- Emphasize Strengths, Don’t Fix Weaknesses. Focus on better use of your best weapons instead of constant repair.
- Things in Excess Become Their Opposite. Do what you want as opposed to what you feel obligated to do.
- Money Alone Is Not the Solution. The routine of the money wheel is a constant distraction that prevents you from seeing how pointless it is. The problem is more than money.
- Relative Income Is More Important Than Absolute Income. Relative income is the real measurement of wealth for the New Rich.
- Distress Is Bad, Eustress Is Good. Eustress is the stimulus for growth. Be equally aggressive in removing distress and finding eustress.
Chapter 3 – Dodging Bullets: Fear-Setting and Escaping Paralysis
Most intelligent people in the world dress up fear as optimistic denial.
Define your fears by writing down your answer to each step:
- Define Your Fear. What’s the worst that could happen? What would be the permanent impact on a scale of 1–10? How likely do you think it is that they would actually happen?
- Damage Control. What steps could you take to repair the damage? How could you get things back under control?
- Consider the Upside. What are the outcomes or benefits, both temporary and permanent, of more probable scenarios?
- Repair the Missteps. If you were fired today, what would you do to get things under financial control? If you quit your job to test other options, how could you later get back on the same career track?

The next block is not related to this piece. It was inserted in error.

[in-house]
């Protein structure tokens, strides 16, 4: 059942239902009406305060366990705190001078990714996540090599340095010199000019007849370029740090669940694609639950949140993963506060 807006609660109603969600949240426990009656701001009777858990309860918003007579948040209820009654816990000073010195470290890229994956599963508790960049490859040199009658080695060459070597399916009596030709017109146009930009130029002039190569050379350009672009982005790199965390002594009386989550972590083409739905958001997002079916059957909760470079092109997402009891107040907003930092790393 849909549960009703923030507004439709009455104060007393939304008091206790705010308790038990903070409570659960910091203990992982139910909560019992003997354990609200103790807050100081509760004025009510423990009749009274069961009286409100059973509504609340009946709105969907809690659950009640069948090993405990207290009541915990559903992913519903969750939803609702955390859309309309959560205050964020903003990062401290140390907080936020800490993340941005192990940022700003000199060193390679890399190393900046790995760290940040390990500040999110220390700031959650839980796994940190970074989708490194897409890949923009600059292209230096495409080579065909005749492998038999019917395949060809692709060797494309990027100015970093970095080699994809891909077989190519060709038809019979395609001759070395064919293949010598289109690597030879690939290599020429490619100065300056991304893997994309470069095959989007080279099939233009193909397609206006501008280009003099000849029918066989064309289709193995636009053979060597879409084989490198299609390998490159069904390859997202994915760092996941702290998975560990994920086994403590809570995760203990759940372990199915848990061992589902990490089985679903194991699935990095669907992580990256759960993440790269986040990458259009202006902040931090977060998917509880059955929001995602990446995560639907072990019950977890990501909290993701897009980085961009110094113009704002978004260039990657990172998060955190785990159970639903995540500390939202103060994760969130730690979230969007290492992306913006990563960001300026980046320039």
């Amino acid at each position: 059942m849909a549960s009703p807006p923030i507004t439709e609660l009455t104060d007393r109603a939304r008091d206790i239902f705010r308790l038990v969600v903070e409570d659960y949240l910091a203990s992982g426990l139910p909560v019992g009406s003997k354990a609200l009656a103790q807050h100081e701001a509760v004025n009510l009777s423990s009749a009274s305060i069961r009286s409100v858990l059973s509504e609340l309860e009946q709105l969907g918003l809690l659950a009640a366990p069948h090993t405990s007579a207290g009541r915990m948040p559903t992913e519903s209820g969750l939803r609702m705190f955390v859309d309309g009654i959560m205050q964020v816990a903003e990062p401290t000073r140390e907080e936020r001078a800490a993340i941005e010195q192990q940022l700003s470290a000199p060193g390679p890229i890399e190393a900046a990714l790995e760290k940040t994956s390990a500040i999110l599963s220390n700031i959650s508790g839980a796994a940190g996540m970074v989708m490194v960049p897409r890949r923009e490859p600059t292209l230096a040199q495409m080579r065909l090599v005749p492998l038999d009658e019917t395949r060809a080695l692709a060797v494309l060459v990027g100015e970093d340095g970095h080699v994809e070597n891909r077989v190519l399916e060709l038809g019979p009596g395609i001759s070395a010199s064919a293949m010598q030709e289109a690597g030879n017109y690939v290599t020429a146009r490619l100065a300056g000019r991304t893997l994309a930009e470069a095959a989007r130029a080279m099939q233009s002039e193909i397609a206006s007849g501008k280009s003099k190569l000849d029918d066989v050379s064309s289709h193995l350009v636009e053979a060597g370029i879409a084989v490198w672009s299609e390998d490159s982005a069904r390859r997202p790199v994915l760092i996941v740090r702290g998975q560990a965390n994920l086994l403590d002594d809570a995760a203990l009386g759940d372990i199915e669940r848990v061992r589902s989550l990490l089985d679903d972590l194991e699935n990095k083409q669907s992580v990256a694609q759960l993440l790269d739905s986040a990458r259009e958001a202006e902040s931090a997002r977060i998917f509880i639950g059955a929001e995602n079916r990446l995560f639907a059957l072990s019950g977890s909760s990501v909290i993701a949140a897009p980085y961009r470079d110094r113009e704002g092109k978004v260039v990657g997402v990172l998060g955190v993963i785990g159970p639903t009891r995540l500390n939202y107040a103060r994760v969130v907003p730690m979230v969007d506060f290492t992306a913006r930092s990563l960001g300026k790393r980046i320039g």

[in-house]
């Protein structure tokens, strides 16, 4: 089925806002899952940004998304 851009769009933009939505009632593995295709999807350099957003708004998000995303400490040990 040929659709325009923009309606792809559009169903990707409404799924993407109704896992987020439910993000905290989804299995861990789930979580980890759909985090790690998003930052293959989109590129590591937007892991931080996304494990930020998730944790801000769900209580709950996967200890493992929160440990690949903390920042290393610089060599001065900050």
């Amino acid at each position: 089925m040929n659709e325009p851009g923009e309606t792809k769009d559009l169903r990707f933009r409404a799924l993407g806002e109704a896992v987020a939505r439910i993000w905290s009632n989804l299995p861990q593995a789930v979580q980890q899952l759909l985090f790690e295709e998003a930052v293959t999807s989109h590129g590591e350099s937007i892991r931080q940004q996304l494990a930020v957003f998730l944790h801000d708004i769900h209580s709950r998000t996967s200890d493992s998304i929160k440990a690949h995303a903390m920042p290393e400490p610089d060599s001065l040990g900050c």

- Define Action. What are you putting off out of fear? What we most fear doing is what we most need to do. Define the worst case, accept it, and do it. Resolve to do one thing every day that you fear.
- Know the Costs. What is it costing you—financially, emotionally, and physically—to postpone action? Don’t only evaluate the potential downside of action. It is equally important to measure the cost of inaction. If you don’t pursue what excites you, where will you be in one year, five years, and ten years?
- Understand Your Fear. What are you waiting for? If you can only answer “timing” then you’re afraid, just like the rest of the world. Measure the cost of inaction and realize the unlikelihood and repairability of most missteps. Finally, develop the most important habit of those who excel and enjoy doing so: action.
Chapter 4 – System Reset: Being Unreasonable and Unambiguous
99% of the people in the world are convinced they are incapable of achieving great things so they aim for the mediocre. So competition is fiercest for “realistic” goals.
Doing big things begins with asking for them properly.
Excitement is the more practical synonym for happiness, and it is precisely what you should strive to chase.
The question you should be asking isn’t, “What do I want?” or “What are my goals?” but “What would excite me?”
Boredom is the enemy, not failure.
Apply timelines to dreams by dreamlining (advanced goal-setting):
- What would you do if there were no way you could fail? Create two timelines—6 months and 12 months—and list up to five things you dream of having, being, and doing, in that order.